Bees need diverse habitats, with flower diversity and enough structures to build their nests in. In addition, diverse pollinator communities (not only bees) support plant diversity and pollination quality in agricultural crops and wild plants.
Did you notice something? Coming from a complex honey bee disease and passing by non-managed bee species, I arrived at crop pollination. What I drew out in a linear form, in reality, is a complex system. Maybe you can visualize it as a net, with varroosis connected with several other factors at different levels. A 3D-net, so-to-speak. This is also more or less how my approach to bee health has changed over the years. From a linear process to a complex system.
One Health – one part stands for the whole system
This is why I like the One Health approach so much. It makes the connection between human health, (managed) animal health and “ecosystemic health”. At the moment we see the connection very clearly, due to the pandemic we’re in. Covid-19 is a zoonosis, a spill-over from wild animals to humans. It’s connected to biodiversity and habitat loss, to not respecting ecosystemic health. It could have started anywhere, despite the messages some leaders of large countries are sending. I just hope we learn the lesson.
You may wonder how I got from bee diseases to Covid-19. Well, this isn’t that disconnected as you might think. Bee diseases are another element in the 3D-net I talked about. A part of ecosystemic health. In case of problems, you have to zoom in to identify the problem and a possible solution. Then do the work and zoom out to look at the whole system again. Figure out what else could have an influence, go back in. Step by step, understanding the system. This is an approach that takes time. It’s why science takes time. And why the solution may seem simple at the end, but the way to get it is a dynamic process.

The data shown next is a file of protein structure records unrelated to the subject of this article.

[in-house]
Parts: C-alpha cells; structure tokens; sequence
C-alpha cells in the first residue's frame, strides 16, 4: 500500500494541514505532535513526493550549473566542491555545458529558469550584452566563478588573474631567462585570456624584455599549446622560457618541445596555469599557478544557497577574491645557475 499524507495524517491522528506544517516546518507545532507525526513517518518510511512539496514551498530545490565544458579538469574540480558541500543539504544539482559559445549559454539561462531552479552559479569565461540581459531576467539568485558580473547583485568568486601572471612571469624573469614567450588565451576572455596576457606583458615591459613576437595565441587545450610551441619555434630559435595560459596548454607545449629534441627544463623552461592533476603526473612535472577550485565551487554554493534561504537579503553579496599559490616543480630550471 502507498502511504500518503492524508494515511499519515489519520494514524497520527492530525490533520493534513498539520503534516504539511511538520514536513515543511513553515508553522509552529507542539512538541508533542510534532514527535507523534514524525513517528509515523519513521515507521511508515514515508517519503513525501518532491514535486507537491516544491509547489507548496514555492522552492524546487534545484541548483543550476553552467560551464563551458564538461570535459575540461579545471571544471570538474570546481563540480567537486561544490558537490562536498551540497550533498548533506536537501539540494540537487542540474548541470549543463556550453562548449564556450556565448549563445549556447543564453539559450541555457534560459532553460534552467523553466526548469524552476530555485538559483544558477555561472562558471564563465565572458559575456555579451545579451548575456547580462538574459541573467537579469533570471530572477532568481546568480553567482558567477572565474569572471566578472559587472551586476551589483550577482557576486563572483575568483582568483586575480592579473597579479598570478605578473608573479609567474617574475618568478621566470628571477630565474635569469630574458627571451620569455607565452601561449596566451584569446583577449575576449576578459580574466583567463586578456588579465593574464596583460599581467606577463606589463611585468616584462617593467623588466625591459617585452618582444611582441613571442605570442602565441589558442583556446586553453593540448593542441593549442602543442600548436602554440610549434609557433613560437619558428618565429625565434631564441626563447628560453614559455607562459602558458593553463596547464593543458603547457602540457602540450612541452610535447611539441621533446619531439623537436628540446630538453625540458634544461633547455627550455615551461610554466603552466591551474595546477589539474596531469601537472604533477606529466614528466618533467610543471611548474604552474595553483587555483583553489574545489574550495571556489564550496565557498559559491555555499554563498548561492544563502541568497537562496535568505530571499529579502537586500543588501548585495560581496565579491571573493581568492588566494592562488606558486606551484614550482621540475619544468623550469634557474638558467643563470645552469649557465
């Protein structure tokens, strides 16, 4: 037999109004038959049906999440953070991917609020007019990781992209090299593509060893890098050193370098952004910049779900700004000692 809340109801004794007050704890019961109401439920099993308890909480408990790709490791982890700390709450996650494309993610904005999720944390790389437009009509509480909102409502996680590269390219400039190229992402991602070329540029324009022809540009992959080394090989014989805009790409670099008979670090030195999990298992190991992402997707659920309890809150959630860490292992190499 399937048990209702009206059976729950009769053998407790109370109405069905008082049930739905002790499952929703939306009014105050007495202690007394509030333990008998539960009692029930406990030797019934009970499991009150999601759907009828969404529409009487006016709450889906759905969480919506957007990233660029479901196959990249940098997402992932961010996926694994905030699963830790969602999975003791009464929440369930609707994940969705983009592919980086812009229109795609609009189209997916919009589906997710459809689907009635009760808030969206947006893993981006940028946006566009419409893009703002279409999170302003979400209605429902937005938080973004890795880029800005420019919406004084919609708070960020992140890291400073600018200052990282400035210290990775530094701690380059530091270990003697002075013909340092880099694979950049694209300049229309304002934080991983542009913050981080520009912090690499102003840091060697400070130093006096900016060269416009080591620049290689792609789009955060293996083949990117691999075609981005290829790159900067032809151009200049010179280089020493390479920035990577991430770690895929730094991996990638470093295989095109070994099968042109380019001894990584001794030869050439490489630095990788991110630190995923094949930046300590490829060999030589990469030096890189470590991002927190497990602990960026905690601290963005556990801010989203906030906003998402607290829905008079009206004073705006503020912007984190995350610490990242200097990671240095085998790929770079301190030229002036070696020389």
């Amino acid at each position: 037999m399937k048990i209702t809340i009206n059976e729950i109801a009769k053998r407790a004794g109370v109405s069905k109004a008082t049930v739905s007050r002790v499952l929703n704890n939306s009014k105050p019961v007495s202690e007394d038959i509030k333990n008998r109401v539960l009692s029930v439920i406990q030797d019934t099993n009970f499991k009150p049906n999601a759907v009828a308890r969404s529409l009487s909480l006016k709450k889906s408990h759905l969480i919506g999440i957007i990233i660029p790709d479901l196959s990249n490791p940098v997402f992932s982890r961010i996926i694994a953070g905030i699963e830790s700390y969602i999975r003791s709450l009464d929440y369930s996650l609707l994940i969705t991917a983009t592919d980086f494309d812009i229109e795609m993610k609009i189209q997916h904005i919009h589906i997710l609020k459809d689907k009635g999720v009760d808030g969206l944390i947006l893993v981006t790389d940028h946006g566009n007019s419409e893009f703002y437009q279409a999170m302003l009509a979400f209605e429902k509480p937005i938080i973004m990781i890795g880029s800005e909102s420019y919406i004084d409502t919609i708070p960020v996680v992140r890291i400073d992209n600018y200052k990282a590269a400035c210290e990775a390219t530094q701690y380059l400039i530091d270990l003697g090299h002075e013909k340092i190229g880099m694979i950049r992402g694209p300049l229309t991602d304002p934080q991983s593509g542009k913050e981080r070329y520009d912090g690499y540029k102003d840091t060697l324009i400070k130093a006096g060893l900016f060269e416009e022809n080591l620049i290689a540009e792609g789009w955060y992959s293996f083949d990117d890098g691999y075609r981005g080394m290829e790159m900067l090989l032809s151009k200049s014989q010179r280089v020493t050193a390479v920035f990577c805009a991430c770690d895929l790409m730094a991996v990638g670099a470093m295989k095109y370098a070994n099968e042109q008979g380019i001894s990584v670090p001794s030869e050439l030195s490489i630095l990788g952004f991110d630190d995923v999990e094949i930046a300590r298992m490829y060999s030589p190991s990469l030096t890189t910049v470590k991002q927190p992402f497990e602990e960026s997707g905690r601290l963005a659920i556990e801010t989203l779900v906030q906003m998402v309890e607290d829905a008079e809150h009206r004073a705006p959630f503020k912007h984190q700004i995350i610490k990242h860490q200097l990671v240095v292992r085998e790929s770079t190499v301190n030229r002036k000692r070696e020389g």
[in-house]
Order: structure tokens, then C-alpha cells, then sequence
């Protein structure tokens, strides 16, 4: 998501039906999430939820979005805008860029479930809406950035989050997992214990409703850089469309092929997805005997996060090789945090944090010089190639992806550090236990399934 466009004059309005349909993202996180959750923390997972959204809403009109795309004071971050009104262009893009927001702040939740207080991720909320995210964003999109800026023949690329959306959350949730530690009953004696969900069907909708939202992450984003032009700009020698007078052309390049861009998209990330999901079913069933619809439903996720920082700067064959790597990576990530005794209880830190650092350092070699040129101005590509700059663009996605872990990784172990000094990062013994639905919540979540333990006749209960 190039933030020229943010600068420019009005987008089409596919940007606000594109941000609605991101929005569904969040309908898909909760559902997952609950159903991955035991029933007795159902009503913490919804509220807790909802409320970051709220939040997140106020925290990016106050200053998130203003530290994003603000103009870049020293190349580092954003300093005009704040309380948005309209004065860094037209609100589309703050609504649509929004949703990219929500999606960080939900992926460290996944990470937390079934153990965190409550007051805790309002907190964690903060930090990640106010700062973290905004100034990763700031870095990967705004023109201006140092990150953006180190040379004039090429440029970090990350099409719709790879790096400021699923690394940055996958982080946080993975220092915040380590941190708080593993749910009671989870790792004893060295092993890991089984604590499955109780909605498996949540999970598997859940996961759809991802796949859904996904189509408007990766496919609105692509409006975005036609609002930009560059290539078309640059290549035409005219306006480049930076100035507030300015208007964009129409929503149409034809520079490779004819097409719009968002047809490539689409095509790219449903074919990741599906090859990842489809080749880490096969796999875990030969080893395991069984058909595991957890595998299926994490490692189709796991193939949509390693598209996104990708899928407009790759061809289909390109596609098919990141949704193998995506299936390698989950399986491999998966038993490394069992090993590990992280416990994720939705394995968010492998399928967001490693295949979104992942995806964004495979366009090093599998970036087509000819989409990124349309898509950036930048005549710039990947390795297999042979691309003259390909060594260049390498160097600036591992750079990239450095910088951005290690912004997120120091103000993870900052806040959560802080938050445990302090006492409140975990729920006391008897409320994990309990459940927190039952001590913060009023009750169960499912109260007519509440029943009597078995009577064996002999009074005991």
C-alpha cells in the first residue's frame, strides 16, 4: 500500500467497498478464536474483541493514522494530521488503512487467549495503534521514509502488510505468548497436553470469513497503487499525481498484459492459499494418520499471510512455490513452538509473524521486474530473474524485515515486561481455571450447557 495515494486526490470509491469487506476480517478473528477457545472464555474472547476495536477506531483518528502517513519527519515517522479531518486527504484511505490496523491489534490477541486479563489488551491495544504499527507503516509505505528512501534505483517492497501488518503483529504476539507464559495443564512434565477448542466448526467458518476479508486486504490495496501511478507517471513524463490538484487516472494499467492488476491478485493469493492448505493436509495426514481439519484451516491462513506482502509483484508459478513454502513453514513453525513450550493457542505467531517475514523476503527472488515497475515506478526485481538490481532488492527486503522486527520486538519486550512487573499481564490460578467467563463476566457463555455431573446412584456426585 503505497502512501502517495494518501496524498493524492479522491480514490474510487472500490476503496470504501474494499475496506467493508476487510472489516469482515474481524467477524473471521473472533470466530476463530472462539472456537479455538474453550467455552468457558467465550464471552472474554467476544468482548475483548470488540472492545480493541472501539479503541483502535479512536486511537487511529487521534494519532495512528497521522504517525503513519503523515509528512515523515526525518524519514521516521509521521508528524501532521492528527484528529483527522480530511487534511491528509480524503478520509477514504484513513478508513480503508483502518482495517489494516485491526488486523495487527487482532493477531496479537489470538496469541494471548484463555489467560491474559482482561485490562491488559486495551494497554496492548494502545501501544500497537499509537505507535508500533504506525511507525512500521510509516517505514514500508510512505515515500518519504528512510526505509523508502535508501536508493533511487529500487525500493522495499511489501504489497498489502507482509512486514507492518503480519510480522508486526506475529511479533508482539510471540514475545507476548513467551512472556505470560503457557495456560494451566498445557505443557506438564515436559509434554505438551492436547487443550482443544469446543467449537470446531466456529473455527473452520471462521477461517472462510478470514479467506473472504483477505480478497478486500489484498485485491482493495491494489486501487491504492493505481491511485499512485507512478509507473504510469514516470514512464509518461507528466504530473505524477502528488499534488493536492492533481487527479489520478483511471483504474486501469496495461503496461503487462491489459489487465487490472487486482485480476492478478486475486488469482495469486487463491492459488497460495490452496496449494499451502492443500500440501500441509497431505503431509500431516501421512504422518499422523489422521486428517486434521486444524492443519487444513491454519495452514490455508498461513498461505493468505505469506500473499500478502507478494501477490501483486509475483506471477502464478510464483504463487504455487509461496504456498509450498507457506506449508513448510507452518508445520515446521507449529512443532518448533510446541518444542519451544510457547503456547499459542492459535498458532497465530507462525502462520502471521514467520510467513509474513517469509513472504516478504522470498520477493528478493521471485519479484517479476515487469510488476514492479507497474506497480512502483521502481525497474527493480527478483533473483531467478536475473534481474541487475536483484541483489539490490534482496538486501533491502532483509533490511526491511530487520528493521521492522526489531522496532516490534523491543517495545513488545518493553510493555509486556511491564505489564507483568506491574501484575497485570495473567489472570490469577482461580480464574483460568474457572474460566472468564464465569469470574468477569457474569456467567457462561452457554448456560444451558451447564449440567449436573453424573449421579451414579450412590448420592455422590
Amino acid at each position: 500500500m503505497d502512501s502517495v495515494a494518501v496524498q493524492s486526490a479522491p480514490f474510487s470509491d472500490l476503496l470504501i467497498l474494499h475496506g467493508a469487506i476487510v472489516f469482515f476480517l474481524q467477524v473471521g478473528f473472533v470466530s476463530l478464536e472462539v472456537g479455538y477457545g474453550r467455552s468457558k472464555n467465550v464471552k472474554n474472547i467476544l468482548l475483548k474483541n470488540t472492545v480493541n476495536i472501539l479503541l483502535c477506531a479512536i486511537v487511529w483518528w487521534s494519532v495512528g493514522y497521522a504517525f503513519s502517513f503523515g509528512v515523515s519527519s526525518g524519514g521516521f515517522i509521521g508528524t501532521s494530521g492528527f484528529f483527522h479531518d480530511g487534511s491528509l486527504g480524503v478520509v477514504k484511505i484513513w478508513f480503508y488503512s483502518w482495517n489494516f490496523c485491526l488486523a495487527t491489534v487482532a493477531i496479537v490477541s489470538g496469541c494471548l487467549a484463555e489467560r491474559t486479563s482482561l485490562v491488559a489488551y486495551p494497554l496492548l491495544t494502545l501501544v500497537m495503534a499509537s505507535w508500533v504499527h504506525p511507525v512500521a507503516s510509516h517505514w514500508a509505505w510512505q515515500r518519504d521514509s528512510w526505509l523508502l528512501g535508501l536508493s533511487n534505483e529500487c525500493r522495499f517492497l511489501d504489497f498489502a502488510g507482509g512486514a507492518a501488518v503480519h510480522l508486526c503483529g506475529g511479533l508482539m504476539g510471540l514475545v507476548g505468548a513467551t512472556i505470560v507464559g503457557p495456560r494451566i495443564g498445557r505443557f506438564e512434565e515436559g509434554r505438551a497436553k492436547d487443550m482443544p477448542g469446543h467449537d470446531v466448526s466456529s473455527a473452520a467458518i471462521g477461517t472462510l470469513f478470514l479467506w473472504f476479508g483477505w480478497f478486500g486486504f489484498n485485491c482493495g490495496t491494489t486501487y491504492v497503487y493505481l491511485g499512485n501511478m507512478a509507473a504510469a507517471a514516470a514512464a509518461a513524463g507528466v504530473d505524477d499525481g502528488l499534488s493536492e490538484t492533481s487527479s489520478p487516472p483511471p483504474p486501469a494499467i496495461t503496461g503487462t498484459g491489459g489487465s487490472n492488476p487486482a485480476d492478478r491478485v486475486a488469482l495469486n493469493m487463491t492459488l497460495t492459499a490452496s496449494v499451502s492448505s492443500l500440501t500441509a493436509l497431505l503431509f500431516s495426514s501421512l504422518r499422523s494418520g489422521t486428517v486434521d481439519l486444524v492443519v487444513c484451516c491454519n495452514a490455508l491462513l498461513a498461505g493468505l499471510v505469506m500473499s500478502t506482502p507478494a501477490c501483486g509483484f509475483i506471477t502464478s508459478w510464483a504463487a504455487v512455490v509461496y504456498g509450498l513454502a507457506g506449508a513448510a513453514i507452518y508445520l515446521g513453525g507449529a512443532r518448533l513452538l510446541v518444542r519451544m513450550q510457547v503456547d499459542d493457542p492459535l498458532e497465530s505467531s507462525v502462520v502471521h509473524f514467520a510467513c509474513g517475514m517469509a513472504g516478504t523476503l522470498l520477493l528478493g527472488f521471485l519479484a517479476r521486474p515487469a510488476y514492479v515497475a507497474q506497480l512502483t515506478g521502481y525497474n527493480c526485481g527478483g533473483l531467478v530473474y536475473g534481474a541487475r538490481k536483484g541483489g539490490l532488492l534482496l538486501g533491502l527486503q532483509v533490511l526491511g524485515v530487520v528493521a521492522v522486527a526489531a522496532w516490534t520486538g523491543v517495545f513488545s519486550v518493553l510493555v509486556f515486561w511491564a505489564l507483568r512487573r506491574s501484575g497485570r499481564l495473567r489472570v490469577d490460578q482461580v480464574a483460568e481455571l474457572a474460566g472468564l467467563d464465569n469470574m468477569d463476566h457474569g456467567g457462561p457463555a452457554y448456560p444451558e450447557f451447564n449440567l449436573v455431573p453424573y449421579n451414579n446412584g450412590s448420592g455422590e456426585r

Using the systemic approach for bee health
I use this approach in my work. What I want to stand for is bee health in a broader sense, though I’m often in the “zoomed-in” state. I help to develop varroa treatments, and at the same time, I teach beekeepers that treating their colonies helps also other insects. I also teach vets to consider the superorganism honey bee colony and to not forget the transmission of honey bee diseases to wild insects. Zoom in – zoom out.
In agricultural studies, I monitor that the effects of pesticides are assessed correctly. On the other hand, I promote the creation of bee habitat to enhance bee nutrition and mitigate the effects of intense agriculture and bee diseases. Zoom in, zoom out. Things are connected, not isolated from each other.
Finally, in science communication, I try to show the nuances. I do it in this blog, in my talks and courses. My frequent answer “it depends” may be frustrating at first, but I’m convinced that making complexity accessible is better than simplifying. I love helping people to perceive the nuances, see the greys and the colours beyond black and white. The world is more interesting this way, I believe. Healthier, too.
So, if you agree with this and want to know more about working with me, write me a comment on this post or contact me by email. I’ll be happy to figure out together with you how this approach could serve you.